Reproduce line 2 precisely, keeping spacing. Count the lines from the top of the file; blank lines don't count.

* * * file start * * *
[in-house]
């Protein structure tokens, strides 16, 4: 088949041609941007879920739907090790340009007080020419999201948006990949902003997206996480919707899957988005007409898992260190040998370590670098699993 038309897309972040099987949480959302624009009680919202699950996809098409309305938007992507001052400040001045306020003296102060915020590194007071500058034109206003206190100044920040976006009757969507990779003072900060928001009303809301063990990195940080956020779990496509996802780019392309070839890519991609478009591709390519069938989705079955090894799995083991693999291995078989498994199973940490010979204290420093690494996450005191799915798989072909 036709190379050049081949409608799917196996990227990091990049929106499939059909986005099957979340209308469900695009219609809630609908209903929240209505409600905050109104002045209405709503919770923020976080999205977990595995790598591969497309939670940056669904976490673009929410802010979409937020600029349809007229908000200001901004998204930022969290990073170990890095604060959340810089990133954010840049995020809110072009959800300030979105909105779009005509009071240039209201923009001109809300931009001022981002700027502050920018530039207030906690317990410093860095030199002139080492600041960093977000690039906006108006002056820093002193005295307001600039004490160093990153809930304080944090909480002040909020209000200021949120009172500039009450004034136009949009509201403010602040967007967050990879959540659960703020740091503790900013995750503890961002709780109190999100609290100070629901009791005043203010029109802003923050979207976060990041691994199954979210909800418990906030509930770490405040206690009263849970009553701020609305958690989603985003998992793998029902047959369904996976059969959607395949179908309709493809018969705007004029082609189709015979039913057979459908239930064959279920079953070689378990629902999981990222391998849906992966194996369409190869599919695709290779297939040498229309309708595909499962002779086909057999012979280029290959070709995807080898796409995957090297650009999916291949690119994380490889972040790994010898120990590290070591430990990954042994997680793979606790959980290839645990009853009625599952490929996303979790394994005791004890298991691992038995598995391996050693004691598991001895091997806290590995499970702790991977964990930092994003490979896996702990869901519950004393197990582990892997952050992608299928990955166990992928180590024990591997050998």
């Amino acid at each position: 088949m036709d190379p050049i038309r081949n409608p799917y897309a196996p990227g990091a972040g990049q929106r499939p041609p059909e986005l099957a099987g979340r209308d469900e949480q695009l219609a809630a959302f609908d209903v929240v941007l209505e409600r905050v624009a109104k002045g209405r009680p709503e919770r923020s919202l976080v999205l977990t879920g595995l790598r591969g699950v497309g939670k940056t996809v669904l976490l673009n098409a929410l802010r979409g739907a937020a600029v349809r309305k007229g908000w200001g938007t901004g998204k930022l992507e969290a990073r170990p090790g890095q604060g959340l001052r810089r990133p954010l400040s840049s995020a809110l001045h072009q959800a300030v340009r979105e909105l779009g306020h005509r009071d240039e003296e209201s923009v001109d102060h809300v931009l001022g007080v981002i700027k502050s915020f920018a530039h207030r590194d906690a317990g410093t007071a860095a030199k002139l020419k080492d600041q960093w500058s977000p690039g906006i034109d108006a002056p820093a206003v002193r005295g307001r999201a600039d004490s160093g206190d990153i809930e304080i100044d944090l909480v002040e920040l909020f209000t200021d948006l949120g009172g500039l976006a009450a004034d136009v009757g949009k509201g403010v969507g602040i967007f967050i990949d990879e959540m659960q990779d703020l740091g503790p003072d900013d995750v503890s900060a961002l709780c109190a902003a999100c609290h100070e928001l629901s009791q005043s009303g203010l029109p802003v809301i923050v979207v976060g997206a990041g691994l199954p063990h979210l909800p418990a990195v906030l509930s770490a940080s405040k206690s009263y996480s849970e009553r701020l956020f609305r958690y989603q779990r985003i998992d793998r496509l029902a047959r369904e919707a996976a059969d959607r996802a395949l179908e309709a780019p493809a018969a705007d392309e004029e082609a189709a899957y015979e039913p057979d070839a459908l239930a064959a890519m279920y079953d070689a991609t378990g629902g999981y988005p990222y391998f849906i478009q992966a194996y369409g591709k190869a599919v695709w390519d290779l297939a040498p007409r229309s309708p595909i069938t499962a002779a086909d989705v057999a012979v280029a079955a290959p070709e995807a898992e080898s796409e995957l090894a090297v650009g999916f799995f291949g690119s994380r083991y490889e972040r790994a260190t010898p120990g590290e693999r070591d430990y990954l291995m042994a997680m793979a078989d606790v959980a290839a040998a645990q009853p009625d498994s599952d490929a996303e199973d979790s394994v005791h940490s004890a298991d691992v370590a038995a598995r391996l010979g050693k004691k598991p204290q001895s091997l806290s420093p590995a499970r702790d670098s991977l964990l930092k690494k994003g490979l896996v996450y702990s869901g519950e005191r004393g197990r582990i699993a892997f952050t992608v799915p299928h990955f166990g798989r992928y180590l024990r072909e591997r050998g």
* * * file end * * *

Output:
């Protein structure tokens, strides 16, 4: 088949041609941007879920739907090790340009007080020419999201948006990949902003997206996480919707899957988005007409898992260190040998370590670098699993 038309897309972040099987949480959302624009009680919202699950996809098409309305938007992507001052400040001045306020003296102060915020590194007071500058034109206003206190100044920040976006009757969507990779003072900060928001009303809301063990990195940080956020779990496509996802780019392309070839890519991609478009591709390519069938989705079955090894799995083991693999291995078989498994199973940490010979204290420093690494996450005191799915798989072909 036709190379050049081949409608799917196996990227990091990049929106499939059909986005099957979340209308469900695009219609809630609908209903929240209505409600905050109104002045209405709503919770923020976080999205977990595995790598591969497309939670940056669904976490673009929410802010979409937020600029349809007229908000200001901004998204930022969290990073170990890095604060959340810089990133954010840049995020809110072009959800300030979105909105779009005509009071240039209201923009001109809300931009001022981002700027502050920018530039207030906690317990410093860095030199002139080492600041960093977000690039906006108006002056820093002193005295307001600039004490160093990153809930304080944090909480002040909020209000200021949120009172500039009450004034136009949009509201403010602040967007967050990879959540659960703020740091503790900013995750503890961002709780109190999100609290100070629901009791005043203010029109802003923050979207976060990041691994199954979210909800418990906030509930770490405040206690009263849970009553701020609305958690989603985003998992793998029902047959369904996976059969959607395949179908309709493809018969705007004029082609189709015979039913057979459908239930064959279920079953070689378990629902999981990222391998849906992966194996369409190869599919695709290779297939040498229309309708595909499962002779086909057999012979280029290959070709995807080898796409995957090297650009999916291949690119994380490889972040790994010898120990590290070591430990990954042994997680793979606790959980290839645990009853009625599952490929996303979790394994005791004890298991691992038995598995391996050693004691598991001895091997806290590995499970702790991977964990930092994003490979896996702990869901519950004393197990582990892997952050992608299928990955166990992928180590024990591997050998």